Minnesota Department of Transportation officials urged freight haulers and motorists to know their routes and allow extra time for trips as the agency starts work on 221 projects this construction season.
Transportation Commissioner Margaret Anderson Kelliher joined a group of agency officials to announce the start of construction season April 4. Crews have begun work on projects that will address roads, bridges and interchanges. Additionally, Anderson Kelliher announced 66 multimodal projects, involving port, airport, railroad and transit, which will be taken on outside of the state’s road construction program.
“These are critical infrastructure projects that are going to help Minnesotans that are going to repave our roads, mean a smoother ride, more safety for the drivers and everyone else who’s interacting with the roadway,” Anderson Kelliher said.
Today marks the 2019 construction kickoff!— MnDOT (@MnDOTnews) April 4, 2019
This year, there will be 221 state road and bridge projects, and 66 multimodal projects (involving airports, ports, transit and railroads). https://t.co/VYf0IxsvEh pic.twitter.com/2YlZiDTbYM
In addition to hundreds of state highways, MnDOT’s work will extend to interstate routes. Sue Mulvihill, deputy commissioner and chief engineer, said the construction schedule will involve work on two major routes, interstates 90 and 35. I-90 runs east-west across Minnesota’s southern border. I-35 is a north-west route that passes through Minneapolis and terminates in Duluth. I-35 bifurcates in the Twin Cities area, splitting into I-35 West and I-35 East. The segments reunite about 26 miles north of downtown Minneapolis.
Mulvihill recommended that travelers rely on the agency’s 511 website and app to anticipate how long trips will take.
“All of these routes carry not only a lot of weekend traffic and visitors, but they also carry a lot of commercial traffic,” Mulvihill said. “I-35 is going to be a challenge this year. Please plan ahead.”
Some 76 projects will be taking place in the Twin Cities area this year, according to MnDOT Construction Engineer Michael Beer. Although he said these projects will result in better road surfaces and reduced congestion, he acknowledged that construction sometimes will mean difficult travel routes for commuters and distributors.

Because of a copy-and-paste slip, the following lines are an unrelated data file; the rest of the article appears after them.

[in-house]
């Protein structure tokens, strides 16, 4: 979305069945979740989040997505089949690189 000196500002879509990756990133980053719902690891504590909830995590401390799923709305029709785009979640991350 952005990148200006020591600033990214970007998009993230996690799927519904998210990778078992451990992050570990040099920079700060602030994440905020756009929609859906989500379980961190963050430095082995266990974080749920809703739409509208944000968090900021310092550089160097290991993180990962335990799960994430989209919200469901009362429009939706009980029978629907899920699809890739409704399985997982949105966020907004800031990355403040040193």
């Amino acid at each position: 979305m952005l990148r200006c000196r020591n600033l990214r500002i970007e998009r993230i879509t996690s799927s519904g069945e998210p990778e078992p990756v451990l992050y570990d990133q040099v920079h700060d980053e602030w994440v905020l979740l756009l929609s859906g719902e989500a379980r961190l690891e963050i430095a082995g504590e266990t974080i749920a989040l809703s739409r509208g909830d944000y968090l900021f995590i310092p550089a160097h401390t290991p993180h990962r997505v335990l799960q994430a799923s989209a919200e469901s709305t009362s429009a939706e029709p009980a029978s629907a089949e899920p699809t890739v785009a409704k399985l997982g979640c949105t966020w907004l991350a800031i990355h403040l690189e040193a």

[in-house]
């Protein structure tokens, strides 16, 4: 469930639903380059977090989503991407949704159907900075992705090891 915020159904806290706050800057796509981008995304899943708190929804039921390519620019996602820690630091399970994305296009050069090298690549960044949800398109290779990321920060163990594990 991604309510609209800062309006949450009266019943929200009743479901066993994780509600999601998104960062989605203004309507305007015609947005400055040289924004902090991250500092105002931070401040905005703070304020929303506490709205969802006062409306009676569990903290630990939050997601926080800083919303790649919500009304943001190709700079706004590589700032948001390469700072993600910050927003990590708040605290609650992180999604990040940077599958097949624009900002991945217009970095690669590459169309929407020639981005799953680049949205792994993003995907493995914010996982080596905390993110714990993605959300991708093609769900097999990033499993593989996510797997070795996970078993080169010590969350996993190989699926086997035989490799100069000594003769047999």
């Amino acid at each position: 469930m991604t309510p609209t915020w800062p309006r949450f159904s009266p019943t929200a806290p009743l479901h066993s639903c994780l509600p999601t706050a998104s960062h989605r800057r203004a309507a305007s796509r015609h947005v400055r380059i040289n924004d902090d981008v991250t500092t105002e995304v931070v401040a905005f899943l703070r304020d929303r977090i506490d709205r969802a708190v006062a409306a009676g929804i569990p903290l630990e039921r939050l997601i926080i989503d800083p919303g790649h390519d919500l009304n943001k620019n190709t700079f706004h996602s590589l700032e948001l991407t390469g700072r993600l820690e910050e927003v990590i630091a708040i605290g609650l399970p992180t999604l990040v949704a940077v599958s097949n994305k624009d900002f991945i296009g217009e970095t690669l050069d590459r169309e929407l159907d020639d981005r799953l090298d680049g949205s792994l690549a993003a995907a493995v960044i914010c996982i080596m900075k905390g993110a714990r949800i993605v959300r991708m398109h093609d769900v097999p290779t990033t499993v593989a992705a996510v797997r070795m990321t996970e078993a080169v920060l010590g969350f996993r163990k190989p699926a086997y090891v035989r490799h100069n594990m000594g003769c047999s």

Key projects in the Twin Cities area include replacing the span and raising the grade of the I-35 West Minnesota River Bridge, rehabilitating bridges and pavement, adding lanes to I-35 West and I-94 at their intersection, and ramp reconstruction at the intersection of interstates 694, 94 and 494. Beer said improving the curves at the I-694/94/494 interchange will prevent truck rollovers, which has been an issue. Minnesota Trucking Association President John Hausladen said this project in particular will be positive for the trucking industry because it will improve safety.
Although Hausladen said he is pleased with MnDOT’s 2019 plan, he acknowledged that its short-term effects will be a strain for freight haulers. He noted that most of the major truck routes in the state are scheduled for some construction work.
“In the short run, getting around the greater Twin Cities area will be miserable for truckers and car drivers alike,” Hausladen said.
During the kickoff event, Anderson Kelliher held up a copy of the American Society of Civil Engineers’ report card for Minnesota’s infrastructure, on which the state earned an overall C grade. Roads earned a D+, the poorest score on the card.
MnDOT anticipates a deficit of $18 billion in funding over the next 20 years, which will stymie the agency’s asset management efforts and ability to plan for projects that can meet the needs of the state’s population.
Anderson Kelliher noted that projects generally take about 20 years to move from initial planning stages to getting placed on the list of approved construction projects. The agency sustains a list of about 500 projects that are “waiting in the wings” for the necessary funding to get started.
Anderson Kelliher praised Gov. Tim Walz’s funding plan, which proposes a 20-cent hike to the state’s fuel tax rate over two years to raise money for transportation projects. Minnesota’s current excise tax rate is 28.5 cents per gallon for gasoline and diesel. Anderson Kelliher pointed out that other states also have turned to tax hikes, including Ohio, where legislators recently approved a 10.5-cent increase to the fuel tax.
“Our roads and bridges are not red or blue or purple,” Anderson Kelliher said. “The 20-cent increase in the fuel tax is about sustainability.”